“It used to be that, as a musician, only 10% of your career was up to you. ‘Getting discovered’ was about all you could do. A few gatekeepers controlled all outlets. You had to impress one of these magic few people to be allowed to present music to the world. As of the last few years, 90% of your career is now up to you. You have all the tools to make it happen. Record labels aren't guessing anymore. They're only signing Artists that have made a success on their own” (Gordon: 2008). xiii

C. The Definition of Success
(Defining success is the next step to finding the right path in the career. Less instances of multimillion dollar musicians and more live in studios with multitalented DIY artists content with their means, making a comfortable living)
Antony Bruno Executive Director of content and programming for digital mobile at Billboard magazine - “Technology is more Democratizing, without a doubt. Again, it depends on what successful is. Are you going to be the next Rolling Stones doing this by yourself? I doubt it. But, if your definition of success means owning your own condo or coop in Brooklyn, making a decent living, then those are realistic goals” (Gordon: 2008). 146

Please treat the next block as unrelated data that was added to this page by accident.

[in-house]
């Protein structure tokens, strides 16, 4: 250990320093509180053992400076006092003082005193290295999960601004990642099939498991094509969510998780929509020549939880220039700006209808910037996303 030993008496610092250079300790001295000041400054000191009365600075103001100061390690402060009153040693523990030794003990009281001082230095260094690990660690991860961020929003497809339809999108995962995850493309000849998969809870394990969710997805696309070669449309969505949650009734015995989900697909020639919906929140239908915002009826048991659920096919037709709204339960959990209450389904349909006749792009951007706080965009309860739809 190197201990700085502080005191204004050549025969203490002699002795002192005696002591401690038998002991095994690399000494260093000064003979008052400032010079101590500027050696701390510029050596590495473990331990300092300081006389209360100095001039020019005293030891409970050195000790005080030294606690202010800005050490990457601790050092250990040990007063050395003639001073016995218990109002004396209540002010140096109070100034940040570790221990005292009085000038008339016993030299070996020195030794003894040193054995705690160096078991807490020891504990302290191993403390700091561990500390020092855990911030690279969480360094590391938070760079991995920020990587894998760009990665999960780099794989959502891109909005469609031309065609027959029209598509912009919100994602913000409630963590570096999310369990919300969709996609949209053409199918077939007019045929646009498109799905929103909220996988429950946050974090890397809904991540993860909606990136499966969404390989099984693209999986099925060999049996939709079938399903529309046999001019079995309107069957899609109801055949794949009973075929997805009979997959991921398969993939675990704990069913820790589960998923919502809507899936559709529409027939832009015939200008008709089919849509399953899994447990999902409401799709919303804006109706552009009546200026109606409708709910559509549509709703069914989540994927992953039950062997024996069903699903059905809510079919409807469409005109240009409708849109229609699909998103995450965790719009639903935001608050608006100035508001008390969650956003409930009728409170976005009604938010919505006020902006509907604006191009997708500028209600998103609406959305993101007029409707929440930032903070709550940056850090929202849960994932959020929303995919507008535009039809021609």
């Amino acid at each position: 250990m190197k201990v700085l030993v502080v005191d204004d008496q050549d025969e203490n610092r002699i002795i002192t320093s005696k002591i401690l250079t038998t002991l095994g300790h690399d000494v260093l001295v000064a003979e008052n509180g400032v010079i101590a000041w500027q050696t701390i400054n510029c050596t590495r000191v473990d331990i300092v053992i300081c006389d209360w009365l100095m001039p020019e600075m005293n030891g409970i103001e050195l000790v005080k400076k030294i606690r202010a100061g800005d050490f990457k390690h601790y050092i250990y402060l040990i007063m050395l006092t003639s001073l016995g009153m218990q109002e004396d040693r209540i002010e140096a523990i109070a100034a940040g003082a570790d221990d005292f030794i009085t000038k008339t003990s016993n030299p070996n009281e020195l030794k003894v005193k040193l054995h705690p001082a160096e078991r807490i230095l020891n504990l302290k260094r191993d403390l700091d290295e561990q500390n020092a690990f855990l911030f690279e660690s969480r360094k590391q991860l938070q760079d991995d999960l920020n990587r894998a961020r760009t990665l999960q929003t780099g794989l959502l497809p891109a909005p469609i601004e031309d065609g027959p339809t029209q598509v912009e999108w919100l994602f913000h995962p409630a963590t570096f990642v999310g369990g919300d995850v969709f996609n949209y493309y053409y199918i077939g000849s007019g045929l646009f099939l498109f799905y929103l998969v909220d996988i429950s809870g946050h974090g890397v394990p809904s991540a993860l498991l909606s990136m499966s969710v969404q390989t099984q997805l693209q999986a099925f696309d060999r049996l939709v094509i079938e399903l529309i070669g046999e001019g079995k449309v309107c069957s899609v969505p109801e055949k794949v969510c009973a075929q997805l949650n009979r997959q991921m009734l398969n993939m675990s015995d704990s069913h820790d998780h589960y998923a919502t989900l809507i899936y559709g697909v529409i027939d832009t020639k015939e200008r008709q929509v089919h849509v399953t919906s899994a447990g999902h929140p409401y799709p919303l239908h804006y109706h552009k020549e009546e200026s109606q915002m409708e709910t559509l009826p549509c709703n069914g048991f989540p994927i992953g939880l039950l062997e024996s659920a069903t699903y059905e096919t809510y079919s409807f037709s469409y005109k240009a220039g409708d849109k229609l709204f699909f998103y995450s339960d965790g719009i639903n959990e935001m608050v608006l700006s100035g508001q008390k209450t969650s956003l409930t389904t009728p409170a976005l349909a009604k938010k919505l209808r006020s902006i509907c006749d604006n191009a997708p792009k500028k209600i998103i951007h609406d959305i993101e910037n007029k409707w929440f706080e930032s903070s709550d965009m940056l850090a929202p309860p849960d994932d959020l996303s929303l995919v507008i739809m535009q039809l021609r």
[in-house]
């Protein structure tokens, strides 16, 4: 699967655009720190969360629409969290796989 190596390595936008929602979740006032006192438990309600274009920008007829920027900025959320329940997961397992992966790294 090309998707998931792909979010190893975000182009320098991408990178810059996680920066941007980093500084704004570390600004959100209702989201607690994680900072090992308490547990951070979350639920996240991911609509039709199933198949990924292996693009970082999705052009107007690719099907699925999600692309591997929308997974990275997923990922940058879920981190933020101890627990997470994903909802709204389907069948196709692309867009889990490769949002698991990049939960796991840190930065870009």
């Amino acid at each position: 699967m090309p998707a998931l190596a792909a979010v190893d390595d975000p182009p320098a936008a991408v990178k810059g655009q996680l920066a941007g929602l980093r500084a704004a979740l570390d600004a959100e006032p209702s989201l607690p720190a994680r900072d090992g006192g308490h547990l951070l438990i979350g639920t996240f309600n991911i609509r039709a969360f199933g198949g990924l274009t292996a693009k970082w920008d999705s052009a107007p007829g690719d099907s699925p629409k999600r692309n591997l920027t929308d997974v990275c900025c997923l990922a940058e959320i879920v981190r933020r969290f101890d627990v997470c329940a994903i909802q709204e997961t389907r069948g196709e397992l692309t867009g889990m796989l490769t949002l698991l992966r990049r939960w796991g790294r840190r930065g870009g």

“For each artist wrestled million copies of the CD, there are hundreds have done just fine by selling 5000 copies were keeping 80% of the income!” (Kusek, Leonhard: 2005). 28

“Sometimes artists crave fame a lot more than they yearn to make the kind of music that will attract and keep fans for the long term…The vast majority of artists aren’t like that…just being able to make music without having to work a job on the side is considered success” (Owsinski: 2009). viii

6. Conclusion
Some new resources from Rock's Backpages! 

So there is what I have right now. Tomorrow is a master class in the main lecture hall at the Court. That's exciting. 


Man, I am tired. I have hay fever or something and I didn't sleep last night. Today is St. Patrick's Day and nobody gives a shit here. I wore green though... 


But, I LOVE THE SUN when it decides to come out!!!!!

It's grand..... rights..... ;)